The Story of Singapore FinTech: a Practical Guide to Growing a Sane FinTech Ecosystem (Part 2)

In the Part 1 we have introduced the background of FinTech in Singapore and the global significance of the growth and development of the industry. In this article you will be able to learn more about how to operate with the six key dimensions in order to create an advantageous FinTech environment, following the example of Singapore.

First, let’s look at human capital.
People are the most fundamental, yet complicated aspect of the ecosystem. The growth and development of the latter critically depend on the professionalism of those, who create it. Therefore, issues in this regard mainly appear due to the lack of talent and tech skills around the world. The scale of the problem becomes even larger when we are talking about small cities with limited pool of employees.
So, how can we deal with it? An optimal solution would be taking a multi-vector approach and influence the process on the early stages. For instance, institutes of higher learning in Singapore have made the existing curriculum more flexible in order to adapt it according to the advancements in the industry, so that emerging technologies are an essential part of the learning environment. It is also important to create re-skill programs that would give a second chance to those, who are willing to apply for jobs of the future. Besides, Singapore encourages professionals from all around the world to enrich its existing pool of employees and contribute to the global development of innovative technologies.

Second, we will take a closeup at identification.
No secret that the existing KYC mechanisms present problems of various kinds in terms of identity verification. Let’s look at how Singapore has been dealing with those. Primarily, the government of the state has created a tool called National Digital Identity (NDI), which involves two-factor authentication and a public-private key pair. Every citizen of the jurisdiction may use it when transacting online in order to securely declare his legal identity. One of the main components of NDI is MyInfo. The latter is a service that gives citizens an opportunity to authorize third-parties, granting them access to their personal data. Only when consent is given, third-parties may access government-verified data through MyInfo APIs in order to identify any potential or existing client and regulate their relationship with him.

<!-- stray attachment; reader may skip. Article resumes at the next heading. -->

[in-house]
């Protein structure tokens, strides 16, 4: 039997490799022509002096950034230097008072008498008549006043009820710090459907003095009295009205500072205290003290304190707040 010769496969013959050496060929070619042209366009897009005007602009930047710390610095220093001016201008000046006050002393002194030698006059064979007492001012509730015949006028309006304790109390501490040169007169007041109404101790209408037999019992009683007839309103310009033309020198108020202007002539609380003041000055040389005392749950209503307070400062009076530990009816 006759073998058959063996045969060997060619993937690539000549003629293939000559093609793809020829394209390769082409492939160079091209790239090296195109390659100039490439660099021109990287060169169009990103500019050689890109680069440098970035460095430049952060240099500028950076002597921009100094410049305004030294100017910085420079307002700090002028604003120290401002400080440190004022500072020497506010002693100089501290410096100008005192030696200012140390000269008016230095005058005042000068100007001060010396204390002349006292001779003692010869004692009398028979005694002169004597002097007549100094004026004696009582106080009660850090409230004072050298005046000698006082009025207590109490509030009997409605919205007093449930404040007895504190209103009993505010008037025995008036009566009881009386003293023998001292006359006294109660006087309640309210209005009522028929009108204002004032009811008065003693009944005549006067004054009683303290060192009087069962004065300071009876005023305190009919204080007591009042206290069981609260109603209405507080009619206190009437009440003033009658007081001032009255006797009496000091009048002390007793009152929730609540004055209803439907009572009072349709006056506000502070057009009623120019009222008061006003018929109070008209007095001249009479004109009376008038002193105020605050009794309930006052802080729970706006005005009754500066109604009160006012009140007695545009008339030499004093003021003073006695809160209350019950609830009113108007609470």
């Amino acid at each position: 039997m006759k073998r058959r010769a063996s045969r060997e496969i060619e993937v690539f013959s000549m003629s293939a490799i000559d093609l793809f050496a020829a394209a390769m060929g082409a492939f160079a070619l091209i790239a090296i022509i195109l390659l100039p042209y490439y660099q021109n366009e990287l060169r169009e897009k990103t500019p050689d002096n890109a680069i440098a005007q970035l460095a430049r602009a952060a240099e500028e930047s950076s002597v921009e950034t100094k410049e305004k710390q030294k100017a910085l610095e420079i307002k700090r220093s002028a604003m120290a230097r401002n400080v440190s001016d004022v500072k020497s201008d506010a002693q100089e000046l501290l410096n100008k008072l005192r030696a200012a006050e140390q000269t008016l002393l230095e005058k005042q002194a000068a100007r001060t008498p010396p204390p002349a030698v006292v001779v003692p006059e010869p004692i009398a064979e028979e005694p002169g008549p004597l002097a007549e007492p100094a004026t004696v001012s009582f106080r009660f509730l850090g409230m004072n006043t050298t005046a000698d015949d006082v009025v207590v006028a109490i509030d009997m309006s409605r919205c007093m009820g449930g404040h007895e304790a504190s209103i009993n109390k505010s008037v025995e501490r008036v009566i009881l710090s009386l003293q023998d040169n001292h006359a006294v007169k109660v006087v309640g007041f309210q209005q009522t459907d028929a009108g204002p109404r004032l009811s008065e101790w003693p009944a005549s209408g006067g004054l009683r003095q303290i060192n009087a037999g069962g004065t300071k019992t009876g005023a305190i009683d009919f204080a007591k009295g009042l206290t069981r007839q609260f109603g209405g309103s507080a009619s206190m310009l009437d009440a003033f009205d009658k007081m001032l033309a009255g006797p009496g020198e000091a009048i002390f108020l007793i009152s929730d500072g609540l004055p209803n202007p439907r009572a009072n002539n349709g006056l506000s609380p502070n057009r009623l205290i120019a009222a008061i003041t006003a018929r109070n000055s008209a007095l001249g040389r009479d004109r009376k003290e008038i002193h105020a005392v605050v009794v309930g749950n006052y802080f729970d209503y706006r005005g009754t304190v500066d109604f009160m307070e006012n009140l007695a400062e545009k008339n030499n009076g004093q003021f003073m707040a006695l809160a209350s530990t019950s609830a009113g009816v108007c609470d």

Besides, such processes as bank account opening or credit card acquisition become much easier with MyInfo, as they can be completed online and in a rather short period of time. The extensive use of MyInfo by different agents in the industry has become the key towards solving the KYC problem in Singapore, yet this only concerns identification of individual and not corporate entities. In order to effectively manage the latter, there was a proposal to harmonize the KYC systems across the industry and integrate efficient tools with banks’ diverse IT infrastructure. Yet, this solution would be a quite costly one, even taking into consideration long-term profits from it, which immediately made it less attractive. Therefore, a mechanism that would solve the problem of corporate KYC in Singapore is still under construction.

Third, let’s move on to payment mechanisms.
The national e-payment ecosystem of Singapore is pretty much one of the most advanced and well-operating in the world. For example, there’s a special infrastructure that enables real-time funds transmission – FAST, as well as PayNow, which only requires personal ID number, mobile phone number and unique entity number, for instant funds transfers to private and business entities. In addition, there are UPOS that accept all well-known credit card brands, regardless of whether there’s a smart chip, NFC, or QR code. One of the most innovative and recent developments is the single standardized QR code SGQR, which can be applied in multiple payment schemes.